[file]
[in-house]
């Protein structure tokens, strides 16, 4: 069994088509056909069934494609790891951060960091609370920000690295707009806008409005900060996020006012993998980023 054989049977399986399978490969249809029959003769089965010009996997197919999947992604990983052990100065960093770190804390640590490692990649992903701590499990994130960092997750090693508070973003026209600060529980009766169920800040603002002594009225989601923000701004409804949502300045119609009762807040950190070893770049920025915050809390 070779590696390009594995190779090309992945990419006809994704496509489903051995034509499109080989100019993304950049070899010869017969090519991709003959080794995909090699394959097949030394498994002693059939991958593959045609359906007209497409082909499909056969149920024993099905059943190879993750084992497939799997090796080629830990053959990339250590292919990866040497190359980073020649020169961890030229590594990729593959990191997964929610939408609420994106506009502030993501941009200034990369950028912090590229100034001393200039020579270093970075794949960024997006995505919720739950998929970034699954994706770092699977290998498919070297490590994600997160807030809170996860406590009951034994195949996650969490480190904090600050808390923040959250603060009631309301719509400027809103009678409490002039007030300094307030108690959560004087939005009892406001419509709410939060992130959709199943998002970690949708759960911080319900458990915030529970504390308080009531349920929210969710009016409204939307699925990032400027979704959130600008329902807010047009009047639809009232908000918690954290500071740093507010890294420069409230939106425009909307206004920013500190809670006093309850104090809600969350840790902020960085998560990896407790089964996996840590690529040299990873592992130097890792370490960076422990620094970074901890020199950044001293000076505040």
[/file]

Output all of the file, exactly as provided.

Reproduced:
[in-house]
């Protein structure tokens, strides 16, 4: 069994088509056909069934494609790891951060960091609370920000690295707009806008409005900060996020006012993998980023 054989049977399986399978490969249809029959003769089965010009996997197919999947992604990983052990100065960093770190804390640590490692990649992903701590499990994130960092997750090693508070973003026209600060529980009766169920800040603002002594009225989601923000701004409804949502300045119609009762807040950190070893770049920025915050809390 070779590696390009594995190779090309992945990419006809994704496509489903051995034509499109080989100019993304950049070899010869017969090519991709003959080794995909090699394959097949030394498994002693059939991958593959045609359906007209497409082909499909056969149920024993099905059943190879993750084992497939799997090796080629830990053959990339250590292919990866040497190359980073020649020169961890030229590594990729593959990191997964929610939408609420994106506009502030993501941009200034990369950028912090590229100034001393200039020579270093970075794949960024997006995505919720739950998929970034699954994706770092699977290998498919070297490590994600997160807030809170996860406590009951034994195949996650969490480190904090600050808390923040959250603060009631309301719509400027809103009678409490002039007030300094307030108690959560004087939005009892406001419509709410939060992130959709199943998002970690949708759960911080319900458990915030529970504390308080009531349920929210969710009016409204939307699925990032400027979704959130600008329902807010047009009047639809009232908000918690954290500071740093507010890294420069409230939106425009909307206004920013500190809670006093309850104090809600969350840790902020960085998560990896407790089964996996840590690529040299990873592992130097890792370490960076422990620094970074901890020199950044001293000076505040």